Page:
Meeting discusses Racial Discrimination Act changes

May 2, 2014

More than 100 people attended a forum on the federal government’s proposed amendments to the Racial Discrimination Act. The meeting, called by the Darebin Ethnic Communities Council, was held in Northcote Town Hall on April 24.

Attorney-general George Brandis was invited to attend, but did not show up.

Shadow attorney-general Mark Dreyfus told the meeting the government’s planned changes amount to scrapping the existing law against racial vilification. He said this would give a “green light for racism”.

Dreyfus said the government has misrepresented the existing law. Section 18C of the Racial Discrimination Act makes it unlawful to “offend, insult, humiliate or intimidate” people because of their race, but section 18D protects free speech on racial issues, provided that it is done “reasonably and in good faith”.

Dreyfus said most complaints to the Human Rights Commission are resolved by compulsory conciliation. The commission can order an apology or retraction. There are no costs.

Former president of Liberty Victoria Spencer Zifcak said the current law should be amended. He said it should not be unlawful to “offend”. He quoted former judge James Spigelman, who said: “The freedom to offend is an integral part of freedom of speech.”

However, Zifcak said he disagrees with the government’s proposed changes to the law, which would mean that racist vilification would be permissible in nearly all circumstances.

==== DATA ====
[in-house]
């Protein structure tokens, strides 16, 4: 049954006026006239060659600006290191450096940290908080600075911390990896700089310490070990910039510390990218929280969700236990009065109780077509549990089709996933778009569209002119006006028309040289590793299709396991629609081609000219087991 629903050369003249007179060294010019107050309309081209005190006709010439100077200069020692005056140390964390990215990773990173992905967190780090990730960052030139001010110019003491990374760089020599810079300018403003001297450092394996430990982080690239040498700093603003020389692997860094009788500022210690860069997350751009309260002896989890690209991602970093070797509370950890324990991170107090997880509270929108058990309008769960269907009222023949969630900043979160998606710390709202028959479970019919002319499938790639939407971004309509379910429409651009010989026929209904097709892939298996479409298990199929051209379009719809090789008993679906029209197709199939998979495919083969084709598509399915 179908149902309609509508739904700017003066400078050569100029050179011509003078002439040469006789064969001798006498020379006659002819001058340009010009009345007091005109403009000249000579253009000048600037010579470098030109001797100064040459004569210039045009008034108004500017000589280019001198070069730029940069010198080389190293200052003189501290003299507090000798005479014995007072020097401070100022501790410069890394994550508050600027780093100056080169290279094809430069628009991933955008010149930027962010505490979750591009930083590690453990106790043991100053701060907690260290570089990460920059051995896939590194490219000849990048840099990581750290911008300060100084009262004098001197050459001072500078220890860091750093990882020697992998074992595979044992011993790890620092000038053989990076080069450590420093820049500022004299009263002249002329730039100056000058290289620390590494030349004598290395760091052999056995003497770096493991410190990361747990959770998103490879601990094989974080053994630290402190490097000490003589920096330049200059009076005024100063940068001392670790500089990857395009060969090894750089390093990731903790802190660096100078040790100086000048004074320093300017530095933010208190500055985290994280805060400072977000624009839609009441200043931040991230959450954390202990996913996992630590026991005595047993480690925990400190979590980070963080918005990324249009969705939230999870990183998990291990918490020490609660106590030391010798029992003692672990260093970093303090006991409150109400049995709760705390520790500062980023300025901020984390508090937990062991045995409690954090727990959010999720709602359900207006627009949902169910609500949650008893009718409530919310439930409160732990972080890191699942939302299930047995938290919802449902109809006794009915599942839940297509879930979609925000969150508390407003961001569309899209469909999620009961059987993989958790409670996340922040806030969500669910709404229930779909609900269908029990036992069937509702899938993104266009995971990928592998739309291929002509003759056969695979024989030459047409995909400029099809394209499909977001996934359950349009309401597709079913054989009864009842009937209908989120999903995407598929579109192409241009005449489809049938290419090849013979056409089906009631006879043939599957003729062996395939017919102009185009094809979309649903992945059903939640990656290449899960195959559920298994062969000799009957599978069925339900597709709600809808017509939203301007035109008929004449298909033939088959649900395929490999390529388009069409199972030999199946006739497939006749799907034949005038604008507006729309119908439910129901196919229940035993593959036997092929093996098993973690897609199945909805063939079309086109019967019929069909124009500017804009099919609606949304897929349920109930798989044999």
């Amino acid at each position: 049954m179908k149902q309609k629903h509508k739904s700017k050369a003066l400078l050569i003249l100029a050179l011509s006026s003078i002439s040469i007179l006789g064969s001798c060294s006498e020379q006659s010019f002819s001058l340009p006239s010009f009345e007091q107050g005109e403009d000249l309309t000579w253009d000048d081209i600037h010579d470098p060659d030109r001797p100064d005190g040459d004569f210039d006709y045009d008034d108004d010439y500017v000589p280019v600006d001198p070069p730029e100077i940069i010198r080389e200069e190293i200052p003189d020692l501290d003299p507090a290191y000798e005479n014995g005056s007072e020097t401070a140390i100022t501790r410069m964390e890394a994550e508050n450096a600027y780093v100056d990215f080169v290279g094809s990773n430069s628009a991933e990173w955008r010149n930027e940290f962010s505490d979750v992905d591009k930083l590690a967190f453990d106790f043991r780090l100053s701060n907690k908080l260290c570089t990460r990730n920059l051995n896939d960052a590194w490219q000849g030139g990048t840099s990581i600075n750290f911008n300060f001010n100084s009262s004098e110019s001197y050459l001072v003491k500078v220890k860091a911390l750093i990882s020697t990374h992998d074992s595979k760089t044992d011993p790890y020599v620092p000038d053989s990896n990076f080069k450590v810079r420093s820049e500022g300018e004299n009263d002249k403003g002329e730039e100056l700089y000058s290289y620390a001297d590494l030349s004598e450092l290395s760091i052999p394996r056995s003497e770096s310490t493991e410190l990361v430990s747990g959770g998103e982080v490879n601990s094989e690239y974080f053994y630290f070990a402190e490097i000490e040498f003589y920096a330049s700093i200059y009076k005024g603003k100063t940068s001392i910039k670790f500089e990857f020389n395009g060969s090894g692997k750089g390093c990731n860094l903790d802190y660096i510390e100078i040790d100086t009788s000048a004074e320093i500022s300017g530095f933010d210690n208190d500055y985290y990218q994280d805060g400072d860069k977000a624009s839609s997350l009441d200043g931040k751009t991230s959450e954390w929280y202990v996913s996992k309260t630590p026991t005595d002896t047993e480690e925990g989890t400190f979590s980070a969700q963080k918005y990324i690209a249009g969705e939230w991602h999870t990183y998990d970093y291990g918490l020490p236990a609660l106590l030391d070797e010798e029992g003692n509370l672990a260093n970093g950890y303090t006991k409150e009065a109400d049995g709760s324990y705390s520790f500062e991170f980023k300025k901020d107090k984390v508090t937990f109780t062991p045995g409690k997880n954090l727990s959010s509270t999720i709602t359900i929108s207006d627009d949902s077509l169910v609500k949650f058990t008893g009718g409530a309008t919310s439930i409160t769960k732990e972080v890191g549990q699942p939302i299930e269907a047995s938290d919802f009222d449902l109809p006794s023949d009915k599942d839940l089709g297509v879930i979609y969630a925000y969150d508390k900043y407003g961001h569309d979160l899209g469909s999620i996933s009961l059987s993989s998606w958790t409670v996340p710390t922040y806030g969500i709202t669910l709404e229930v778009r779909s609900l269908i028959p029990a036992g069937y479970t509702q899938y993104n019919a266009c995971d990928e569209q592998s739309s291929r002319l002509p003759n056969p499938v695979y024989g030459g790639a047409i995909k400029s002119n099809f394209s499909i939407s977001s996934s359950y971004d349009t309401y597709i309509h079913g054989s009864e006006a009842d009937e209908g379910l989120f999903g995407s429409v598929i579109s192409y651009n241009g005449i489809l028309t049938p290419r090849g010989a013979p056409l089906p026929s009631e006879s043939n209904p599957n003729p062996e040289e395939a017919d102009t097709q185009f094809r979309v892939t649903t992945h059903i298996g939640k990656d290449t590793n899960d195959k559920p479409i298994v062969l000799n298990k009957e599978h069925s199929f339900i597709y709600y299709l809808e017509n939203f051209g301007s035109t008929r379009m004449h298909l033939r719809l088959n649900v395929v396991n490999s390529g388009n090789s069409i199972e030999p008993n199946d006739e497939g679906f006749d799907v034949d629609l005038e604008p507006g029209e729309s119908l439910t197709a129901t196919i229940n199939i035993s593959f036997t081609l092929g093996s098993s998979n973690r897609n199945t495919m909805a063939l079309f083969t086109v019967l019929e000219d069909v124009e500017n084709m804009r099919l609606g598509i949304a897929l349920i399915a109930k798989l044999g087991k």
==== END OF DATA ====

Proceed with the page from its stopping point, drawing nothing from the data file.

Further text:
The government’s proposal removes the requirement for discussion of racial issues to be carried out “reasonably and in good faith”. Zifcak said Herald Sun columnist Andrew Bolt, who was found to have violated the Racial Discrimination Act in 2011, failed this test because his articles attacking nine Aboriginal people contained serious errors of fact.

As a result, the nine people targeted by Bolt were successful in the court case that occurred after conciliation attempted by the Human Rights Commission failed.

Zifcak suggested some possible amendments that would make the law less restrictive, without making it completely ineffective.

Hugh de Kretser, from the Human Rights Law Centre, said free speech is not an absolute right. Laws against defamation, abusive language and false advertising all limit free speech. In 1999, Tony Abbott, today the prime minister of a government that uses “free speech” as a reason for changing the Racial Discrimination Act, won a defamation case against a book publisher.

De Kretser said the Racial Racial Discrimination Act as it stands is working well. The alternative mediation process is much easier and cheaper than using the courts.

De Kretser said the nine Aboriginal people who took Bolt before the Human Rights Commission could also have sued him for defamation. However, defamation cases are very expensive.

In discussion, several audience members drew attention to the role of politicians, both Coalition and Labor, in creating hostility to Aboriginal people, refugees, and Muslim and Middle Eastern people. They noted that the existing Racial Discrimination Act had not prevented this.